Video | Agriculture | Confidence | Economy | Energy | Employment | Finance | Media | Property | RBNZ | Science | SOEs | Tax | Technology | Telecoms | Tourism | Transport | Search


Minute traces of DCD in some Westland Samples

MEDIA RELEASE - 30 January 2013

Minute traces of DCD in some Westland Samples

Westland Milk Products customers are being assured food safety and human health has not been put at risk by the discovery of traces of DCD in some of its own samples this week.

Following advice late last week from the Ministry of Primary Industries (MPI) of the discovery by Fonterra of traces of DCD in some of their milk products, Westland Milk Products commenced its own testing through an independent laboratory. These tests revealed minute trades of DCD in samples produced prior to 1 November 2012. The evidence indicates that product made after 1 November 2012 is free from DCD.

“While we are assured by independent health authorities and the New Zealand Government that DCD is not a food safety risk,” says Westland Chief Executive Rod Quin, “we are very aware that for many of our customers any residue in milk products is undesirable. Some of our customers in Asia have already requested tests for DCD following the MPI announcement last week.”

As a priority, Westland is currently conducting further testing in line with customer and government requirements and will report the results to customers as soon as possible.

“The best way to allay our customers’ fears is with accurate information,” says Rod Quin. “We will continue to work with the New Zealand dairy industry, MPI and Government to reassure suppliers, customers and stakeholders that DCD is not harmful to human health and that every step to remedy this situation and prevent its ongoing occurrence is being taken.”

Mr Quin said only a minority of Westland’s shareholders had used DCD, and that most of the application of the product occurred outside of peak milk production periods.


© Scoop Media

Business Headlines | Sci-Tech Headlines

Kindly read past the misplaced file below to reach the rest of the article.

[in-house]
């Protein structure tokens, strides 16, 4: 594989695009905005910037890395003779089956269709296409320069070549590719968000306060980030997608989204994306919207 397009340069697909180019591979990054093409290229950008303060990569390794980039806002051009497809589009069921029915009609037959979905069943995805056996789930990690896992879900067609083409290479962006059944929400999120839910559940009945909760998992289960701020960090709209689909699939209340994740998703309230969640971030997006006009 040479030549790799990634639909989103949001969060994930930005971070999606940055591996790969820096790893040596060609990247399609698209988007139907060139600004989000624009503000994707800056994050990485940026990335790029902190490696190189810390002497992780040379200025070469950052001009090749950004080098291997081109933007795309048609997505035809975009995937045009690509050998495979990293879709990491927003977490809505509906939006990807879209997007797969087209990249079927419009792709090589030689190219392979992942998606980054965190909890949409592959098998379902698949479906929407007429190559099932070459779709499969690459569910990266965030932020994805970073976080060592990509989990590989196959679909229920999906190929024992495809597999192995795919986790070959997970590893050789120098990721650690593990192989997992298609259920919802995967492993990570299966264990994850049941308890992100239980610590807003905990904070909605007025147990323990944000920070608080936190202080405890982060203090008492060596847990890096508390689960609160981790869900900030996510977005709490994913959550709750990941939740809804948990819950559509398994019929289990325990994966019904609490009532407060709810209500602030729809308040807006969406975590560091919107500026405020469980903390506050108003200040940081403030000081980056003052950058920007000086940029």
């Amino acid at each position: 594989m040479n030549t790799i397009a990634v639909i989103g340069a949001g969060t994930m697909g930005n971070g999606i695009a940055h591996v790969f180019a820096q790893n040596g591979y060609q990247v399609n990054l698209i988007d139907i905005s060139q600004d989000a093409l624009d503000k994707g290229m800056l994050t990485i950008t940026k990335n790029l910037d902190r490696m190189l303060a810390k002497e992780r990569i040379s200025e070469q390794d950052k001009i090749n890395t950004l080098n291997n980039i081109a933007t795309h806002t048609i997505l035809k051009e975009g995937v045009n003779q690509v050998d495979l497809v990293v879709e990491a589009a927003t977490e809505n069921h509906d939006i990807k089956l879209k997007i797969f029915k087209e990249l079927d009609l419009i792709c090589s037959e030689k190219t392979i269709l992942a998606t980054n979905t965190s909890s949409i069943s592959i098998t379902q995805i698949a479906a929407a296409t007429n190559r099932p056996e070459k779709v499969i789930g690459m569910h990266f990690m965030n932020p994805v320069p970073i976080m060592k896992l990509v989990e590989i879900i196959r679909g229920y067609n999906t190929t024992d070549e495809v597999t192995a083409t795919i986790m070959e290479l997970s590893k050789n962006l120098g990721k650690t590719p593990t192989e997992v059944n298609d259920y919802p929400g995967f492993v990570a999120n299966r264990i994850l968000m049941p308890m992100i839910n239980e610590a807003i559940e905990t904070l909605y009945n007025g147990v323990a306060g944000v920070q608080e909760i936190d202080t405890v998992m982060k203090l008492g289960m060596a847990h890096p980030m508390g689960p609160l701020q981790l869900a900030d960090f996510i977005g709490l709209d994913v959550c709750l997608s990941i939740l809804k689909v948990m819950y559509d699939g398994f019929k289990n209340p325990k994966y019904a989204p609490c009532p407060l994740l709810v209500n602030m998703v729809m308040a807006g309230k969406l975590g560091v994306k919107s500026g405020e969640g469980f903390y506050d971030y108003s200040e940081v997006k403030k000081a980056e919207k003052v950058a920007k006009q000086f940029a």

Postnatal Depression: 'The Thief That Steals Motherhood' - Alison McCulloch

Post-natal depression is a sly and cruel illness, described by one expert as ‘the thief that steals motherhood’, it creeps up on its victims, hiding behind the stress and exhaustion of being a new parent, catching many women unaware and unprepared. More>>


DIY: Kiwi Ingenuity And Masking Tape Saves Chick

Kiwi ingenuity and masking tape has saved a Kiwi chick after its egg was badly damaged endangering the chick's life. The egg was delivered to Kiwi Encounter at Rainbow Springs in Rotorua 14 days ago by a DOC worker with a large hole in its shell and against all odds has just successfully hatched. More>>


Trade: Key To Lead Mission To India; ASEAN FTA Review Announced

Prime Minister John Key will lead a trade delegation to India next week, saying the pursuit of a free trade agreement with the protectionist giant is "the primary reason we're going" but playing down the likelihood of early progress. More>>



MYOB: Digital Signatures Go Live

From today, Inland Revenue will begin accepting “digital signatures”, saving businesses and their accountants a huge amount of administration time and further reducing the need for pen and paper in the workplace. More>>

Oil Searches: Norway's Statoil Quits Reinga Basin

Statoil, the Norwegian state-owned oil company, has given up oil and gas exploration in Northland's Reinga Basin, saying the probably of a find was 'too low'. More>>


Modern Living: Auckland Development Blowouts Reminiscent Of Run Up To GFC

The collapse of property developments in Auckland is "almost groundhog day" to the run-up of the global financial crisis in 2007/2008 as banks refuse to fund projects due to blowouts in construction and labour costs, says John Kensington, the author of KPMG's Financial Institutions Performance Survey. More>>


Health: New Zealand's First ‘No Sugary Drinks’ Logo Unveiled

New Zealand’s first “no sugary drinks logo” has been unveiled at an event in Wellington... It will empower communities around New Zealand to lift their health and wellbeing and send a clear message about the damage caused by too much sugar in our diets. More>>


Get More From Scoop

Search Scoop  
Powered by Vodafone
NZ independent news